Christopher Wrede, Ph.D., Assistant Professor of Physics
David received his Ph.D. from the University of Santiago de Compostela (Spain) in 2010. His dissertation dealt with the production of medium-mass neutron-rich nuclei using two different mechanisms: the fission of 238U and the projectile fragmentation of fission residues. In this research, the fragmentation of 132Sn was investigated for the first time. After receiving his degree he joined GANIL (France). There, he worked on the development of a next generation active target and time projection chamber (ACTAR TPC). He was mainly involved in the development of a Geant4-ROOT based simulation package to provide reliable simulations of various physics cases. He is currently working on the design and development of a gaseous detector for studies of beta-delayed low-energy proton emission in order to investigate resonances of particular interest in explosive stellar nucleosynthesis processes. He is performing detailed Geant4 simulations of this detector that will help to define its final geometry. In addition, he is analyzing the beta-delayed proton and gamma decays of 26P to 26Si, 25Al, and 24Mg.
Mike completed a B.S. cum laude in Physics, with minors in Music and Mathematics, in 2009 at Westmont College in Santa Barbara, California. While at Westmont he performed research with the 24” Keck Telescope as well as with the Cosmic Muon Detection Array. After graduating he worked at the Santa Barbara Museum of Natural History as Astronomy Programs Assistant before coming to NSCL in 2011. At MSU, Mike has co-led an experiment to constrain the 25Al(p, γ)26Si reaction rate, which influences the amount of 26Al produced in classical novae. He is currently working on completing a thesis on the beta decay of 31Cl and the 30P(p, γ)31S reaction rate, which strongly influences nucleosynthesis in classical novae. Mike is also currently serving as the President of the Physics Graduate Organization and as the Graduate Outreach Representative for the NSCL.
Cathleen Fry, B.S., 2nd year Ph.D. candidate in Physics at MSU
Cathleen received her B.S. in Physics at Tennessee Technological University in 2013. She was involved in a project cataloguing the discovery of the isotopes at Michigan State as an REU student in 2011. In 2012, she was involved in an REU project at Notre Dame studying the feasibility of using deuterons as a probe to study the Isoscalar Giant Monopole Resonance. At Michigan State, she is currently supported by the NSCL and University Distinguished Fellowships. Her current focus is studying 35Ar to constrain the 34Cl(p, γ)35Ar reaction rate, which is relevant for nova nucleosynthesis. She has already planned and executed an experiment to measure 35Ar excited states at Maier-Leibniz Laboratory in Munich that she is currently analyzing.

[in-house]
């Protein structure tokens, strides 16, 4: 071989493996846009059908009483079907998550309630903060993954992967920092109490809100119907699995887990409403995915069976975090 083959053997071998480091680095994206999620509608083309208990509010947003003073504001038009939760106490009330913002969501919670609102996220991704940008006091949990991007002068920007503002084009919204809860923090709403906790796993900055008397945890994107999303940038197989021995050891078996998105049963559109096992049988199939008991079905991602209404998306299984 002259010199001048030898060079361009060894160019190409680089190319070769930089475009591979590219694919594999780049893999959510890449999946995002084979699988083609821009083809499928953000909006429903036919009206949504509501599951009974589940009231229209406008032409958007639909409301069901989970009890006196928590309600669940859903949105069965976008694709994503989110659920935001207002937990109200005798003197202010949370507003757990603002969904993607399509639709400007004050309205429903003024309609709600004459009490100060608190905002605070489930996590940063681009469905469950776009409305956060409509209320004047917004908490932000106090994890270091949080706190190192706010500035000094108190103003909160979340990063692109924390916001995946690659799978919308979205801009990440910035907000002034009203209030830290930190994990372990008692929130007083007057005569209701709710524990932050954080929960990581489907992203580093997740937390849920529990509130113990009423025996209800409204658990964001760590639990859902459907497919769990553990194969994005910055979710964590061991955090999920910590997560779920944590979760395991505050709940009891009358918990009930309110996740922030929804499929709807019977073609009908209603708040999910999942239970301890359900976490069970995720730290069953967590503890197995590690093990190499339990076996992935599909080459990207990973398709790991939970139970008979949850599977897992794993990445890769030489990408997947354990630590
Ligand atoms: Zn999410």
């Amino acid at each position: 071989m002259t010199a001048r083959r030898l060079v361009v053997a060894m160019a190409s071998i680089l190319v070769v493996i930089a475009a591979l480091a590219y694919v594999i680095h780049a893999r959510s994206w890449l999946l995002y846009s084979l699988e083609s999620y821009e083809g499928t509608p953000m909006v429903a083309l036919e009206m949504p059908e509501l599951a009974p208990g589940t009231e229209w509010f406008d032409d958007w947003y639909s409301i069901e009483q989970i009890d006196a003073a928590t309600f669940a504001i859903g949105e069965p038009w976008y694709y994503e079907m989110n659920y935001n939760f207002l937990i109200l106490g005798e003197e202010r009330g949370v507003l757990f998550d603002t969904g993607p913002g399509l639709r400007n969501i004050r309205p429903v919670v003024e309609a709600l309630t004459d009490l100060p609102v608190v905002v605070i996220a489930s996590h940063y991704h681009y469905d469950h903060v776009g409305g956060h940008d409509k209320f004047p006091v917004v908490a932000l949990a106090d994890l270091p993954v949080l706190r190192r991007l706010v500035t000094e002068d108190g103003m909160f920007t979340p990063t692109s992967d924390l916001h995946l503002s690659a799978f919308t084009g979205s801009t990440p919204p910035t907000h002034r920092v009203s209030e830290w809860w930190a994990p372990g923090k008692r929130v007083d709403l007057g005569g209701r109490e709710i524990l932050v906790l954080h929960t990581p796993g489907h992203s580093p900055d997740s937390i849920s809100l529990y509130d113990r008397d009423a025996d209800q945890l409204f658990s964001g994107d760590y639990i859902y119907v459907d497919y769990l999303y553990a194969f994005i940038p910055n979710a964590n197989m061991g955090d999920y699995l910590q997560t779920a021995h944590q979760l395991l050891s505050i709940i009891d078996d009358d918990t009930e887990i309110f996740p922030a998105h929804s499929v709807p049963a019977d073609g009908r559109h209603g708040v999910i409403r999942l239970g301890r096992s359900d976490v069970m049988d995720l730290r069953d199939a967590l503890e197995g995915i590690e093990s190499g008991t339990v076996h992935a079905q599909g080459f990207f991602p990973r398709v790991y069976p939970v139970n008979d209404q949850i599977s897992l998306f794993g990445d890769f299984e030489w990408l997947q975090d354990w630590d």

Brent Glassman, B.S., 2nd year Ph.D. candidate in Physics at MSU
Brent received his B.S. in Physics at James Madison University in 2013. His undergraduate research dealt with the analysis of one-proton-removal reactions of proton-rich psd-shell nuclei for reactions relevant to novae. Currently he is working on a proposal to study the CNO-cycle breakout reactions occurring on accreting compact stars and isospin-symmetry breaking related to tests of the Standard Model of particle physics via 20Mg beta decay. Brent is using LISE++ simulations to maximize 20Mg rare-isotope beam delivery at NSCL together with Geant4 simulations to estimate the sensitivity to the relevant gamma ray transitions under various assumptions.
Sarah Schwartz, B.S., 1st year Ph.D. candidate in Physics at MSU
Sarah received a B.S. in Mathematics, minoring in Physics, from the University of Southern Indiana in 2014. She was a participant in Michigan State University’s REU program in 2013. During that program and since she has been studying beta delayed proton-gamma emissions from 26P to 25Al to find the absolute intensities of the 25Al gamma rays emitted and has also focused on analyzing Doppler-broadening effects from that decay due to the recoil velocity of 25Al.
Jesse is a physics student at Michigan State University. He is currently simulating gamma-ray detection efficiencies of the SeGA array of germanium detectors in a 26P beta decay experiment at energies up to 8 MeV and comparing the simulations to measured calibration data.